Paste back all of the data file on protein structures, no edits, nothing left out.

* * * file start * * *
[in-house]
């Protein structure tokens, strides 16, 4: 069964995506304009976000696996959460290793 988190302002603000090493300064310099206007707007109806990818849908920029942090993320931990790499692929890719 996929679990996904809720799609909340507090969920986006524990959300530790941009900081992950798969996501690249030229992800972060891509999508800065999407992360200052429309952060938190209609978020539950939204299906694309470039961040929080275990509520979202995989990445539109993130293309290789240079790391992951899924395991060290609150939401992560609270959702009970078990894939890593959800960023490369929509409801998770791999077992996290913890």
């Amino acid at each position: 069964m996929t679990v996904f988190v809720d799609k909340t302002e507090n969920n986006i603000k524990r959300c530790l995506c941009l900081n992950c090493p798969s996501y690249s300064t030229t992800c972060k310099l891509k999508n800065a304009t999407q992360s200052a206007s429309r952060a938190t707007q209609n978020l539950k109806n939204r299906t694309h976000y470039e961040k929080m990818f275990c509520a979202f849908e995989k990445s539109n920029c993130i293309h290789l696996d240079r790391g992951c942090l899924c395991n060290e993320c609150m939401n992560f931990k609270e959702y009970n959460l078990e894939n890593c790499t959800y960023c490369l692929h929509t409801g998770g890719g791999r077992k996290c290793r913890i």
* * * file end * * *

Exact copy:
[in-house]
């Protein structure tokens, strides 16, 4: 069964995506304009976000696996959460290793 988190302002603000090493300064310099206007707007109806990818849908920029942090993320931990790499692929890719 996929679990996904809720799609909340507090969920986006524990959300530790941009900081992950798969996501690249030229992800972060891509999508800065999407992360200052429309952060938190209609978020539950939204299906694309470039961040929080275990509520979202995989990445539109993130293309290789240079790391992951899924395991060290609150939401992560609270959702009970078990894939890593959800960023490369929509409801998770791999077992996290913890």
């Amino acid at each position: 069964m996929t679990v996904f988190v809720d799609k909340t302002e507090n969920n986006i603000k524990r959300c530790l995506c941009l900081n992950c090493p798969s996501y690249s300064t030229t992800c972060k310099l891509k999508n800065a304009t999407q992360s200052a206007s429309r952060a938190t707007q209609n978020l539950k109806n939204r299906t694309h976000y470039e961040k929080m990818f275990c509520a979202f849908e995989k990445s539109n920029c993130i293309h290789l696996d240079r790391g992951c942090l899924c395991n060290e993320c609150m939401n992560f931990k609270e959702y009970n959460l078990e894939n890593c790499t959800y960023c490369l692929h929509t409801g998770g890719g791999r077992k996290c290793r913890i």